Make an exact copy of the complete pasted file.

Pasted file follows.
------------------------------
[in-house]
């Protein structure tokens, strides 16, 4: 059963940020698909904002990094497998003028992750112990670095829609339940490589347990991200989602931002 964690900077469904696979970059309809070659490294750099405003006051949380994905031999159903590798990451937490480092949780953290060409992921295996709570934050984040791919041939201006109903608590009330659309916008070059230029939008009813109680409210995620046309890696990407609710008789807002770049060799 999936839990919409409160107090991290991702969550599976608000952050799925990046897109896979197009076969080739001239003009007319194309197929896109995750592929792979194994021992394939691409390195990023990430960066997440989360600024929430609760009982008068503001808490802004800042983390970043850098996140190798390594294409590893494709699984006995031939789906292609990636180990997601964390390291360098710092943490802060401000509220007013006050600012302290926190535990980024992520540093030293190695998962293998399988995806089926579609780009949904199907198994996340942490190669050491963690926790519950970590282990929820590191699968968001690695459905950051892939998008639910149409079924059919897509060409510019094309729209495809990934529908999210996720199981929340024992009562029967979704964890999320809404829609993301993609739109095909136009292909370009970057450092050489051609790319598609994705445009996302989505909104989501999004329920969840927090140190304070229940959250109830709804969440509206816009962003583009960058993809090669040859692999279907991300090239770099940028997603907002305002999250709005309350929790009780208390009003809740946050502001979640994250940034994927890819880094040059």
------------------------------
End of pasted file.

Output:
[in-house]
């Protein structure tokens, strides 16, 4: 059963940020698909904002990094497998003028992750112990670095829609339940490589347990991200989602931002 964690900077469904696979970059309809070659490294750099405003006051949380994905031999159903590798990451937490480092949780953290060409992921295996709570934050984040791919041939201006109903608590009330659309916008070059230029939008009813109680409210995620046309890696990407609710008789807002770049060799 999936839990919409409160107090991290991702969550599976608000952050799925990046897109896979197009076969080739001239003009007319194309197929896109995750592929792979194994021992394939691409390195990023990430960066997440989360600024929430609760009982008068503001808490802004800042983390970043850098996140190798390594294409590893494709699984006995031939789906292609990636180990997601964390390291360098710092943490802060401000509220007013006050600012302290926190535990980024992520540093030293190695998962293998399988995806089926579609780009949904199907198994996340942490190669050491963690926790519950970590282990929820590191699968968001690695459905950051892939998008639910149409079924059919897509060409510019094309729209495809990934529908999210996720199981929340024992009562029967979704964890999320809404829609993301993609739109095909136009292909370009970057450092050489051609790319598609994705445009996302989505909104989501999004329920969840927090140190304070229940959250109830709804969440509206816009962003583009960058993809090669040859692999279907991300090239770099940028997603907002305002999250709005309350929790009780208390009003809740946050502001979640994250940034994927890819880094040059």